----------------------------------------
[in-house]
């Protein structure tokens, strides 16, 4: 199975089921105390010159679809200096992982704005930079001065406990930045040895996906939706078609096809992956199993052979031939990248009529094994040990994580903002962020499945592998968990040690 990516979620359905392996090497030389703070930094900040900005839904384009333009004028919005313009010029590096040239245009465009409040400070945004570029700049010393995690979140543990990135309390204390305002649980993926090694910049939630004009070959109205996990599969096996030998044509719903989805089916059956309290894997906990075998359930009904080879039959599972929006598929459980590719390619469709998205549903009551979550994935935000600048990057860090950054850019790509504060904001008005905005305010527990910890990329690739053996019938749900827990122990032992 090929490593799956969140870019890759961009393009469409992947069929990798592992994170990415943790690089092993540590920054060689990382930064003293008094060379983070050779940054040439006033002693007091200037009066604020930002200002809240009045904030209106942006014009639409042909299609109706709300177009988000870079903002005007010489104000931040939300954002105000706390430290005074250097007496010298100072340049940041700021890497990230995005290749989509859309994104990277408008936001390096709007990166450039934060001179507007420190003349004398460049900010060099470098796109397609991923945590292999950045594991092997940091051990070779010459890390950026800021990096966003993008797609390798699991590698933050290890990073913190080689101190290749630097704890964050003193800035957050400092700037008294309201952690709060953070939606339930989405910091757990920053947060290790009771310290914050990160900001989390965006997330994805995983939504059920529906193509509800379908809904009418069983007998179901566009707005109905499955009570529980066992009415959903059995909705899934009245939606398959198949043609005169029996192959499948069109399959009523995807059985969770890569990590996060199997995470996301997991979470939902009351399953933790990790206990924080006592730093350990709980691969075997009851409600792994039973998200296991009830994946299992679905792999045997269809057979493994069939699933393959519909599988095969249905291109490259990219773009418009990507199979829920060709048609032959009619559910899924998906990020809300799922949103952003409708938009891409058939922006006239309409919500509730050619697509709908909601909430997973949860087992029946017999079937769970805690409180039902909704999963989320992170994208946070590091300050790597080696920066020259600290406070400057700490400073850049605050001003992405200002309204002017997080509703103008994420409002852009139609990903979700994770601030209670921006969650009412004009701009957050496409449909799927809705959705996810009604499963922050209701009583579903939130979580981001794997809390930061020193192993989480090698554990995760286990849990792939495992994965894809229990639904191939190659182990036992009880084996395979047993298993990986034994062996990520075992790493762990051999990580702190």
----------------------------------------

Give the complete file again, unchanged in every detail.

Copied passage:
[in-house]
């Protein structure tokens, strides 16, 4: 199975089921105390010159679809200096992982704005930079001065406990930045040895996906939706078609096809992956199993052979031939990248009529094994040990994580903002962020499945592998968990040690 990516979620359905392996090497030389703070930094900040900005839904384009333009004028919005313009010029590096040239245009465009409040400070945004570029700049010393995690979140543990990135309390204390305002649980993926090694910049939630004009070959109205996990599969096996030998044509719903989805089916059956309290894997906990075998359930009904080879039959599972929006598929459980590719390619469709998205549903009551979550994935935000600048990057860090950054850019790509504060904001008005905005305010527990910890990329690739053996019938749900827990122990032992 090929490593799956969140870019890759961009393009469409992947069929990798592992994170990415943790690089092993540590920054060689990382930064003293008094060379983070050779940054040439006033002693007091200037009066604020930002200002809240009045904030209106942006014009639409042909299609109706709300177009988000870079903002005007010489104000931040939300954002105000706390430290005074250097007496010298100072340049940041700021890497990230995005290749989509859309994104990277408008936001390096709007990166450039934060001179507007420190003349004398460049900010060099470098796109397609991923945590292999950045594991092997940091051990070779010459890390950026800021990096966003993008797609390798699991590698933050290890990073913190080689101190290749630097704890964050003193800035957050400092700037008294309201952690709060953070939606339930989405910091757990920053947060290790009771310290914050990160900001989390965006997330994805995983939504059920529906193509509800379908809904009418069983007998179901566009707005109905499955009570529980066992009415959903059995909705899934009245939606398959198949043609005169029996192959499948069109399959009523995807059985969770890569990590996060199997995470996301997991979470939902009351399953933790990790206990924080006592730093350990709980691969075997009851409600792994039973998200296991009830994946299992679905792999045997269809057979493994069939699933393959519909599988095969249905291109490259990219773009418009990507199979829920060709048609032959009619559910899924998906990020809300799922949103952003409708938009891409058939922006006239309409919500509730050619697509709908909601909430997973949860087992029946017999079937769970805690409180039902909704999963989320992170994208946070590091300050790597080696920066020259600290406070400057700490400073850049605050001003992405200002309204002017997080509703103008994420409002852009139609990903979700994770601030209670921006969650009412004009701009957050496409449909799927809705959705996810009604499963922050209701009583579903939130979580981001794997809390930061020193192993989480090698554990995760286990849990792939495992994965894809229990639904191939190659182990036992009880084996395979047993298993990986034994062996990520075992790493762990051999990580702190």